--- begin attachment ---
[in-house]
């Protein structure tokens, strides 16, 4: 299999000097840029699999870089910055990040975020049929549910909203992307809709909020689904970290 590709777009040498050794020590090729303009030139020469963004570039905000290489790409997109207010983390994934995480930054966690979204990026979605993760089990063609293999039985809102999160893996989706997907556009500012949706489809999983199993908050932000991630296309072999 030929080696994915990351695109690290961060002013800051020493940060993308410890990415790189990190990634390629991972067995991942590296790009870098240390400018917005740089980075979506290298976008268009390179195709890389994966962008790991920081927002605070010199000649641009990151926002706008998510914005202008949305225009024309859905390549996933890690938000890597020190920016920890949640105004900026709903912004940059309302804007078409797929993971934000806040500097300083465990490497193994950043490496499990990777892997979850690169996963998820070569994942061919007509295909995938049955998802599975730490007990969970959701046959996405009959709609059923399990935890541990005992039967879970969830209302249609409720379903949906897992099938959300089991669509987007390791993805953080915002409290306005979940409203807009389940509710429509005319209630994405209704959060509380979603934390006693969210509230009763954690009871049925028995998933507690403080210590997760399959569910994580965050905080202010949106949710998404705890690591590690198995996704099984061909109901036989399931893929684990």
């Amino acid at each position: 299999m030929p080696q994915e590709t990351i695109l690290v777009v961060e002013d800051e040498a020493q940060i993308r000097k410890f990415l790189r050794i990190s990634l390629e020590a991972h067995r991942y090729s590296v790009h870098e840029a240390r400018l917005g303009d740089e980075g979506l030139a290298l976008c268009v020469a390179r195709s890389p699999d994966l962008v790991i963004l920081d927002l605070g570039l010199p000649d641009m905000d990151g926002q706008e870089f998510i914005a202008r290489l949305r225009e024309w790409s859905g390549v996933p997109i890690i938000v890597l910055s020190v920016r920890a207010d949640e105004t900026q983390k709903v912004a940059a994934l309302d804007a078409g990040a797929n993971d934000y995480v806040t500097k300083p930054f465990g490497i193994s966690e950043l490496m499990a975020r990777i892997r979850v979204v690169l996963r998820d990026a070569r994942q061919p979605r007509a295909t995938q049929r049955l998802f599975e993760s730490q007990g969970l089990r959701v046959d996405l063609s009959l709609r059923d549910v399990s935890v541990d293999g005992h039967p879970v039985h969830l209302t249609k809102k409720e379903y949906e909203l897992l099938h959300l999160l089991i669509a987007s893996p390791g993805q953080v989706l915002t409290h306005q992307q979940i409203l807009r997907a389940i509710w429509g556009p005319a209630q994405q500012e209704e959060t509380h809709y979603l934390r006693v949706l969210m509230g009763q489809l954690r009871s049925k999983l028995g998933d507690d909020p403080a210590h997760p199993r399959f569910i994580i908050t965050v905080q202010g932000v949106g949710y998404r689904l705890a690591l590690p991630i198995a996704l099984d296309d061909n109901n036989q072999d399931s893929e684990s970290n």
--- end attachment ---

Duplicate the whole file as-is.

[in-house]
């Protein structure tokens, strides 16, 4: 299999000097840029699999870089910055990040975020049929549910909203992307809709909020689904970290 590709777009040498050794020590090729303009030139020469963004570039905000290489790409997109207010983390994934995480930054966690979204990026979605993760089990063609293999039985809102999160893996989706997907556009500012949706489809999983199993908050932000991630296309072999 030929080696994915990351695109690290961060002013800051020493940060993308410890990415790189990190990634390629991972067995991942590296790009870098240390400018917005740089980075979506290298976008268009390179195709890389994966962008790991920081927002605070010199000649641009990151926002706008998510914005202008949305225009024309859905390549996933890690938000890597020190920016920890949640105004900026709903912004940059309302804007078409797929993971934000806040500097300083465990490497193994950043490496499990990777892997979850690169996963998820070569994942061919007509295909995938049955998802599975730490007990969970959701046959996405009959709609059923399990935890541990005992039967879970969830209302249609409720379903949906897992099938959300089991669509987007390791993805953080915002409290306005979940409203807009389940509710429509005319209630994405209704959060509380979603934390006693969210509230009763954690009871049925028995998933507690403080210590997760399959569910994580965050905080202010949106949710998404705890690591590690198995996704099984061909109901036989399931893929684990």
């Amino acid at each position: 299999m030929p080696q994915e590709t990351i695109l690290v777009v961060e002013d800051e040498a020493q940060i993308r000097k410890f990415l790189r050794i990190s990634l390629e020590a991972h067995r991942y090729s590296v790009h870098e840029a240390r400018l917005g303009d740089e980075g979506l030139a290298l976008c268009v020469a390179r195709s890389p699999d994966l962008v790991i963004l920081d927002l605070g570039l010199p000649d641009m905000d990151g926002q706008e870089f998510i914005a202008r290489l949305r225009e024309w790409s859905g390549v996933p997109i890690i938000v890597l910055s020190v920016r920890a207010d949640e105004t900026q983390k709903v912004a940059a994934l309302d804007a078409g990040a797929n993971d934000y995480v806040t500097k300083p930054f465990g490497i193994s966690e950043l490496m499990a975020r990777i892997r979850v979204v690169l996963r998820d990026a070569r994942q061919p979605r007509a295909t995938q049929r049955l998802f599975e993760s730490q007990g969970l089990r959701v046959d996405l063609s009959l709609r059923d549910v399990s935890v541990d293999g005992h039967p879970v039985h969830l209302t249609k809102k409720e379903y949906e909203l897992l099938h959300l999160l089991i669509a987007s893996p390791g993805q953080v989706l915002t409290h306005q992307q979940i409203l807009r997907a389940i509710w429509g556009p005319a209630q994405q500012e209704e959060t509380h809709y979603l934390r006693v949706l969210m509230g009763q489809l954690r009871s049925k999983l028995g998933d507690d909020p403080a210590h997760p199993r399959f569910i994580i908050t965050v905080q202010g932000v949106g949710y998404r689904l705890a690591l590690p991630i198995a996704l099984d296309d061909n109901n036989q072999d399931s893929e684990s970290n």